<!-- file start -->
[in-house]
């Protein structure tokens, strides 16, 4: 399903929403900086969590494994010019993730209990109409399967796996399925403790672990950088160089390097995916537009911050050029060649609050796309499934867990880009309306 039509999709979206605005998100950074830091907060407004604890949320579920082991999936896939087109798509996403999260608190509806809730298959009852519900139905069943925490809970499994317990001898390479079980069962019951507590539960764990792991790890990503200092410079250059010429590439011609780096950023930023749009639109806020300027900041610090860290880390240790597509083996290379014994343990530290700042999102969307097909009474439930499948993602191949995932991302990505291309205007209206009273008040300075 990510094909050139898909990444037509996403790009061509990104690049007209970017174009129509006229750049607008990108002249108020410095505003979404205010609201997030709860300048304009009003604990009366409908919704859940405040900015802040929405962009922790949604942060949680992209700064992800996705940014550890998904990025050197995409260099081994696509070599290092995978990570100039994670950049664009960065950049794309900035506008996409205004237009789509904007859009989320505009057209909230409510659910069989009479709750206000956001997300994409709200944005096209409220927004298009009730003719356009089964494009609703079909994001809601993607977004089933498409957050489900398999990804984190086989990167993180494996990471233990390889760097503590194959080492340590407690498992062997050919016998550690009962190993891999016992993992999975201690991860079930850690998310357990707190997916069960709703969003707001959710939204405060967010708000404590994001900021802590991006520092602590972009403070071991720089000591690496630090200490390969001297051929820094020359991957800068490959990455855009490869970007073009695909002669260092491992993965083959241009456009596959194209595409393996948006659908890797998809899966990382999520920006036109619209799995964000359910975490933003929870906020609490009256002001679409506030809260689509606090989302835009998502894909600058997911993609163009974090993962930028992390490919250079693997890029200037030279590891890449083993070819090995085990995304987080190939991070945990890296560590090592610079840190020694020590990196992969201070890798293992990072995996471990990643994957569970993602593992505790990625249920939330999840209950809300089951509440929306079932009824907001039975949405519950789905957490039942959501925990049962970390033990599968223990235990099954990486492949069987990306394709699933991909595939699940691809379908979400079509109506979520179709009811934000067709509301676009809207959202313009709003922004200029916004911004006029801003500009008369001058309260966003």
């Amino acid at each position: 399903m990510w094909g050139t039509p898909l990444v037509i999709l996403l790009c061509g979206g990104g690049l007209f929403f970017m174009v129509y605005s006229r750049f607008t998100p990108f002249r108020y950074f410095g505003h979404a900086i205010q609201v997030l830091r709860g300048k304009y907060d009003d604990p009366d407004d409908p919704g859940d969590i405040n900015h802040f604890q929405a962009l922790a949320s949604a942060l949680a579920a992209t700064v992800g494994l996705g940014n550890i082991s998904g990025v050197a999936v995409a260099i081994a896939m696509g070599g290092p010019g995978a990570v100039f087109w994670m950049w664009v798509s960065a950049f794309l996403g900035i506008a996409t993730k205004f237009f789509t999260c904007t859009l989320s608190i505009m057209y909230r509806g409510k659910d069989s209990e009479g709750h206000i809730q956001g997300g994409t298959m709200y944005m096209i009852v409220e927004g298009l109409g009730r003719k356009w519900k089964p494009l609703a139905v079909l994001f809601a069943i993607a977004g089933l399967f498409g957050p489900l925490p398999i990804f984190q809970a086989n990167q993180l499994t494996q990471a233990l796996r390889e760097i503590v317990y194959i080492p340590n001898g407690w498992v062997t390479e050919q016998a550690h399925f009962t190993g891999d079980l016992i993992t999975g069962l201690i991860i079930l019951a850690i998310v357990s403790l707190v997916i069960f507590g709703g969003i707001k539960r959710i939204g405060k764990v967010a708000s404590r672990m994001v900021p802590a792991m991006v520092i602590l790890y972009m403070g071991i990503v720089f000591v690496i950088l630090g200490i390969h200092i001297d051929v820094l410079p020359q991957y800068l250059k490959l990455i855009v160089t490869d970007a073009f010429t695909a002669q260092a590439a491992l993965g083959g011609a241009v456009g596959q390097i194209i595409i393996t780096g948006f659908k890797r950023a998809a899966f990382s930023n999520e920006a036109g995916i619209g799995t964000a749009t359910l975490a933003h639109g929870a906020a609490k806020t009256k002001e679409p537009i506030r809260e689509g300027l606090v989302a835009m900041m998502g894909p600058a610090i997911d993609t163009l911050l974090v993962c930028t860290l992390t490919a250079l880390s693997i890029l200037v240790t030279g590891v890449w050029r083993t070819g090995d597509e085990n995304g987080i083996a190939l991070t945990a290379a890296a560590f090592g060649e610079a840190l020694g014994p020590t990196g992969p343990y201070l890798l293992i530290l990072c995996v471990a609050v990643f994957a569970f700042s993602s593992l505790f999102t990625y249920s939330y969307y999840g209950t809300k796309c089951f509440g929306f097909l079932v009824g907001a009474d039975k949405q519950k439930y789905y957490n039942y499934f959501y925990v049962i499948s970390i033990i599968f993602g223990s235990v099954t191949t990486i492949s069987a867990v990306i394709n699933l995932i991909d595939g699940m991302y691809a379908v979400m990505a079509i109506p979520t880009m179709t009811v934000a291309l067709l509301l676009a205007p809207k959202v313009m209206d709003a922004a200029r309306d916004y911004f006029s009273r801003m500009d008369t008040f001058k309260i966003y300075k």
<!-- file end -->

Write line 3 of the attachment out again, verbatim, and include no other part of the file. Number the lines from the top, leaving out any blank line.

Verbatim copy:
């Amino acid at each position: 399903m990510w094909g050139t039509p898909l990444v037509i999709l996403l790009c061509g979206g990104g690049l007209f929403f970017m174009v129509y605005s006229r750049f607008t998100p990108f002249r108020y950074f410095g505003h979404a900086i205010q609201v997030l830091r709860g300048k304009y907060d009003d604990p009366d407004d409908p919704g859940d969590i405040n900015h802040f604890q929405a962009l922790a949320s949604a942060l949680a579920a992209t700064v992800g494994l996705g940014n550890i082991s998904g990025v050197a999936v995409a260099i081994a896939m696509g070599g290092p010019g995978a990570v100039f087109w994670m950049w664009v798509s960065a950049f794309l996403g900035i506008a996409t993730k205004f237009f789509t999260c904007t859009l989320s608190i505009m057209y909230r509806g409510k659910d069989s209990e009479g709750h206000i809730q956001g997300g994409t298959m709200y944005m096209i009852v409220e927004g298009l109409g009730r003719k356009w519900k089964p494009l609703a139905v079909l994001f809601a069943i993607a977004g089933l399967f498409g957050p489900l925490p398999i990804f984190q809970a086989n990167q993180l499994t494996q990471a233990l796996r390889e760097i503590v317990y194959i080492p340590n001898g407690w498992v062997t390479e050919q016998a550690h399925f009962t190993g891999d079980l016992i993992t999975g069962l201690i991860i079930l019951a850690i998310v357990s403790l707190v997916i069960f507590g709703g969003i707001k539960r959710i939204g405060k764990v967010a708000s404590r672990m994001v900021p802590a792991m991006v520092i602590l790890y972009m403070g071991i990503v720089f000591v690496i950088l630090g200490i390969h200092i001297d051929v820094l410079p020359q991957y800068l250059k490959l990455i855009v160089t490869d970007a073009f010429t695909a002669q260092a590439a491992l993965g083959g011609a241009v456009g596959q390097i194209i595409i393996t780096g948006f659908k890797r950023a998809a899966f990382s930023n999520e920006a036109g995916i619209g799995t964000a749009t359910l975490a933003h639109g929870a906020a609490k806020t009256k002001e679409p537009i506030r809260e689509g300027l606090v989302a835009m900041m998502g894909p600058a610090i997911d993609t163009l911050l974090v993962c930028t860290l992390t490919a250079l880390s693997i890029l200037v240790t030279g590891v890449w050029r083993t070819g090995d597509e085990n995304g987080i083996a190939l991070t945990a290379a890296a560590f090592g060649e610079a840190l020694g014994p020590t990196g992969p343990y201070l890798l293992i530290l990072c995996v471990a609050v990643f994957a569970f700042s993602s593992l505790f999102t990625y249920s939330y969307y999840g209950t809300k796309c089951f509440g929306f097909l079932v009824g907001a009474d039975k949405q519950k439930y789905y957490n039942y499934f959501y925990v049962i499948s970390i033990i599968f993602g223990s235990v099954t191949t990486i492949s069987a867990v990306i394709n699933l995932i991909d595939g699940m991302y691809a379908v979400m990505a079509i109506p979520t880009m179709t009811v934000a291309l067709l509301l676009a205007p809207k959202v313009m209206d709003a922004a200029r309306d916004y911004f006029s009273r801003m500009d008369t008040f001058k309260i966003y300075k």